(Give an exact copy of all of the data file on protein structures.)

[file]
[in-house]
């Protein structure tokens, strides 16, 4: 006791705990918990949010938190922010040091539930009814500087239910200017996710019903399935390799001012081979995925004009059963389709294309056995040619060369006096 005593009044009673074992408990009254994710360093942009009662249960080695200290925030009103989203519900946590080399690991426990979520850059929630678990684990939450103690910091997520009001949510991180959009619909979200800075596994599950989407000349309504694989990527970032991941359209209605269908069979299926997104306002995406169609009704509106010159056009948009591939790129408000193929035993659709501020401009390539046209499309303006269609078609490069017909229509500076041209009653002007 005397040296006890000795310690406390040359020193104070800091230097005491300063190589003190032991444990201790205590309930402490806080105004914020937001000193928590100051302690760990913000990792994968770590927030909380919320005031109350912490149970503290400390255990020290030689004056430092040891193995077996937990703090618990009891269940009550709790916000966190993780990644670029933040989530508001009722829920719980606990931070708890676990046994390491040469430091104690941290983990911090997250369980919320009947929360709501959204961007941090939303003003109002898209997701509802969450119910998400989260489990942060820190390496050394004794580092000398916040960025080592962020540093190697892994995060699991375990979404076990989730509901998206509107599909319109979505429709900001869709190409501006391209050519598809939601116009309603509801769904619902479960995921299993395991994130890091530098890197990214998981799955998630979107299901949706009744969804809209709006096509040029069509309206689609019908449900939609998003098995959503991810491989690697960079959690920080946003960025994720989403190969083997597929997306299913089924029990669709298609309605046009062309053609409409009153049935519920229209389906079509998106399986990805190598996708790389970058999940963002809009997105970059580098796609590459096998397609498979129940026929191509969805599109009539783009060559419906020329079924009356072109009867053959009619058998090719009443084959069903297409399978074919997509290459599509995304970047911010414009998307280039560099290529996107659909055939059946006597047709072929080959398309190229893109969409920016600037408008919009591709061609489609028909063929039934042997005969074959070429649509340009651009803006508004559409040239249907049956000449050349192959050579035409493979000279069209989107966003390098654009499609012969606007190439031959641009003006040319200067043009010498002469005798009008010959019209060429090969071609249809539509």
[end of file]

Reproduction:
[in-house]
């Protein structure tokens, strides 16, 4: 006791705990918990949010938190922010040091539930009814500087239910200017996710019903399935390799001012081979995925004009059963389709294309056995040619060369006096 005593009044009673074992408990009254994710360093942009009662249960080695200290925030009103989203519900946590080399690991426990979520850059929630678990684990939450103690910091997520009001949510991180959009619909979200800075596994599950989407000349309504694989990527970032991941359209209605269908069979299926997104306002995406169609009704509106010159056009948009591939790129408000193929035993659709501020401009390539046209499309303006269609078609490069017909229509500076041209009653002007 005397040296006890000795310690406390040359020193104070800091230097005491300063190589003190032991444990201790205590309930402490806080105004914020937001000193928590100051302690760990913000990792994968770590927030909380919320005031109350912490149970503290400390255990020290030689004056430092040891193995077996937990703090618990009891269940009550709790916000966190993780990644670029933040989530508001009722829920719980606990931070708890676990046994390491040469430091104690941290983990911090997250369980919320009947929360709501959204961007941090939303003003109002898209997701509802969450119910998400989260489990942060820190390496050394004794580092000398916040960025080592962020540093190697892994995060699991375990979404076990989730509901998206509107599909319109979505429709900001869709190409501006391209050519598809939601116009309603509801769904619902479960995921299993395991994130890091530098890197990214998981799955998630979107299901949706009744969804809209709006096509040029069509309206689609019908449900939609998003098995959503991810491989690697960079959690920080946003960025994720989403190969083997597929997306299913089924029990669709298609309605046009062309053609409409009153049935519920229209389906079509998106399986990805190598996708790389970058999940963002809009997105970059580098796609590459096998397609498979129940026929191509969805599109009539783009060559419906020329079924009356072109009867053959009619058998090719009443084959069903297409399978074919997509290459599509995304970047911010414009998307280039560099290529996107659909055939059946006597047709072929080959398309190229893109969409920016600037408008919009591709061609489609028909063929039934042997005969074959070429649509340009651009803006508004559409040239249907049956000449050349192959050579035409493979000279069209989107966003390098654009499609012969606007190439031959641009003006040319200067043009010498002469005798009008010959019209060429090969071609249809539509």